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Indonesia Water Action: Farmers Rebuild Aceh’s Irrigation

Indonesia Water Action: Farmers Rebuild Aceh’s Irrigation

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Published by: adbwaterforall on Oct 24, 2012
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Country water actions are stories that showcase water reforms undertaken by individuals,communities, organizations, and governments in Asia-Pacific countries and elsewhere.
Country Water ActionsIndonesia: Farmers Rebuild Aceh’s Irrigation
October 2009
 Four years since a tsunami engulfed Aceh, Indonesia,farmers have finished rebuilding irrigation systems and areready to begin life anew.
New housing, newroads, and newinfrastructure all overAceh stand asevidence of aremarkable recoveryfrom the earthquakeand tsunami whichdevastated thisregion of Indonesia inDecember 2004.They are the results of a massive reconstruction effortfollowing the disasters that transformed Aceh forever, butnot only in destructive ways.In the rural areas along the west coast where the tsunamiwiped out entire communities, the lush landscape hasrevived, new villages have been built, and farmers are backon the land, planting their crops again in rehabilitated fields.Reconstruction created opportunities to do thingsdifferently. The government recognized that revivingagriculture, which absorbs over half of Aceh’s workforce, iscrucial to improving lives in one of the poorest regions of Indonesia. With support and encouragement from theinternational donor community, the government adoptedinnovative approaches, giving farmers and villagers agreater role in rebuilding their communities.The Government of Indonesia established in April 2005 theBadan Rehabilitasi dan Rekonstruksi (the Board forRehabilitation and Reconstruction for Aceh and Nias or BRR)to lead and coordinate the US$6.8 billion reconstructionprogram. One of BRR’s major tasks was the restoration of rural communities’ livelihoods. Emergency rehabilitation andreconstruction of irrigation infrastructure for some 100,000hectares of agriculture land was one of the critical tasks.ADB, through the $29 million irrigation component of the$294.5 million multi-sectorEarthquake & TsunamiEmergency Support Project(ETESP) supported therebuilding of damaged infrastructure for irrigation schemes.Farmers, in coordination with BRR, led the irrigationrehabilitation covering over 59,000 hectares, the first large-scale community-centered irrigation project in Aceh. 
One of the small ruraltowns that felt thetsunami’s full fury isthe coastal subdistrictof Leupung. Fifteenmeter waves sweptaway everything intheir path, buryingthe land in debris andtaking a huge toll onlives. Out of Leupung’s population of 15,000 people, only about 1,000survived.Well on its way to recovery, Leupung now has a populationof 3,500 living in new villages. Many relatives who had leftAceh returned to help rebuild. Community leader Pak Adnanlost his wife and children in the tsunami. Now like manyother survivors, he has remarried and started a new family. “When the tsunami came, it carried us against the rocks onthe hillsides. In our village, all women and children died, notone of them survived,” Adnan said. “The good news is thatthirty babies have been born in our village. They are ourhope for the future,” he added.After the disaster, the first priorities were shelter and basicservices. Then efforts turned to getting farmers back on theland to provide food and earn a living. But recovering theland has not been easy. Clearing debris and restoring thefields has been an arduous, traumatic process.Leupung farmer Muhammad Bahron said, “First we clearedand removed the debris of houses, wood, and trees. Then,we made field dikes to identify the boundaries of our land.We found human bones, the remains of tsunami victims. Iheld some of them in my hands. We have buried a lot of bones that we found.”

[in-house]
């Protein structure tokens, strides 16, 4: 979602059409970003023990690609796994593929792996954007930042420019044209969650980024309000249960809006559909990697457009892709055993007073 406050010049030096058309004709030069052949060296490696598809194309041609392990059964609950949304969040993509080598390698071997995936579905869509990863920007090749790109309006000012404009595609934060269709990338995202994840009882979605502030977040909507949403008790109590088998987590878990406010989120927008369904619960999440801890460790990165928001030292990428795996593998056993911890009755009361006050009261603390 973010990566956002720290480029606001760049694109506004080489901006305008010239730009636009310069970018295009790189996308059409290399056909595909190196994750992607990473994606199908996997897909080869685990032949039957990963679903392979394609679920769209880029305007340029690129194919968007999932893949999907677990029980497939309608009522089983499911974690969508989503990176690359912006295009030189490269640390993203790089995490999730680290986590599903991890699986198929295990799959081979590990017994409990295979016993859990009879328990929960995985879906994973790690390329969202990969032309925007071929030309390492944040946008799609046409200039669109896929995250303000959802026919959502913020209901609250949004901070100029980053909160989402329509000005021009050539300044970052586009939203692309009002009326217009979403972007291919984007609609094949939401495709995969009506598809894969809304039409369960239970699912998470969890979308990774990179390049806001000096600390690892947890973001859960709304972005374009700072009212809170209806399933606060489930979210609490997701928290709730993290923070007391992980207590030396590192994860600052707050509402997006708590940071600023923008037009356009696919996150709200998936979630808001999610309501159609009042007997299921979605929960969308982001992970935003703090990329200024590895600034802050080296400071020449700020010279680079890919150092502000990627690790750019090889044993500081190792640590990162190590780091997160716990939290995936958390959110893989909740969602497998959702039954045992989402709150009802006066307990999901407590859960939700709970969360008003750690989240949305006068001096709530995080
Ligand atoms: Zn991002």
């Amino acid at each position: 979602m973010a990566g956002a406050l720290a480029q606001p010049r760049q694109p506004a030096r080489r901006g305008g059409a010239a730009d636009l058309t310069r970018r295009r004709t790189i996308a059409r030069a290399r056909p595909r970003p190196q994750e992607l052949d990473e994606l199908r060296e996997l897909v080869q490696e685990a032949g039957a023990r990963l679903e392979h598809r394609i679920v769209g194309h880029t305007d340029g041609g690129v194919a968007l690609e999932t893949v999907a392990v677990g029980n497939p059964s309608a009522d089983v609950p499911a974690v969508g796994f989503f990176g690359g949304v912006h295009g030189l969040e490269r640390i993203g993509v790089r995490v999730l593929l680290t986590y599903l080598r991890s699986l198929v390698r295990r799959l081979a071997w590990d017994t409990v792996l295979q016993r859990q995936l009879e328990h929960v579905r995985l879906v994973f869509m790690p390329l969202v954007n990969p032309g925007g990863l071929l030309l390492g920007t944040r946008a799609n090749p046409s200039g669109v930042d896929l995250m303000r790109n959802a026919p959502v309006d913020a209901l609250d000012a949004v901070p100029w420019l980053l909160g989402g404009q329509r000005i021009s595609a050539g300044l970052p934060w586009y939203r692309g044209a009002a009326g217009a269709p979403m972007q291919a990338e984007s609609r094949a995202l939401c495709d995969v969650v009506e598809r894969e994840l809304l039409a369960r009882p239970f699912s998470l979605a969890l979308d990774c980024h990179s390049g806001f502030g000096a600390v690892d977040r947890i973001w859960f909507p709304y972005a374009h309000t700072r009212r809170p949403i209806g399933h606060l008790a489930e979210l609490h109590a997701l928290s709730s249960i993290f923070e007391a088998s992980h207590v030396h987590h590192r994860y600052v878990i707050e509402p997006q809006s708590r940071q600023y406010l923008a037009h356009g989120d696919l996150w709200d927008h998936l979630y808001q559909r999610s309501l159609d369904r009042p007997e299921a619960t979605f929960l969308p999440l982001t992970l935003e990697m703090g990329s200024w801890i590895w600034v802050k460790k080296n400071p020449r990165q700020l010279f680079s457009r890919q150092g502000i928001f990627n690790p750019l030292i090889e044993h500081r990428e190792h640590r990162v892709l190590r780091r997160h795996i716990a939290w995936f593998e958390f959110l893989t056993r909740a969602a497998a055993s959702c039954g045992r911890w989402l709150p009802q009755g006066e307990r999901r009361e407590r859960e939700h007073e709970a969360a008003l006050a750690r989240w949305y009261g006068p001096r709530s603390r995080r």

In leading the recovery program, BRR adopted participatoryirrigation management approaches that ensured thatbenefits flow directly to the local communities and helpedbuild capacity and ownership at the local level. Theparticipatory approach was an integral feature of the designof ETESP’s irrigation component with reconstruction worksfor the smaller canal systems assigned to be primarilyundertaken by Water Users Associations (WUAs) throughcommunity contracts and for the larger main canals throughcontractors.

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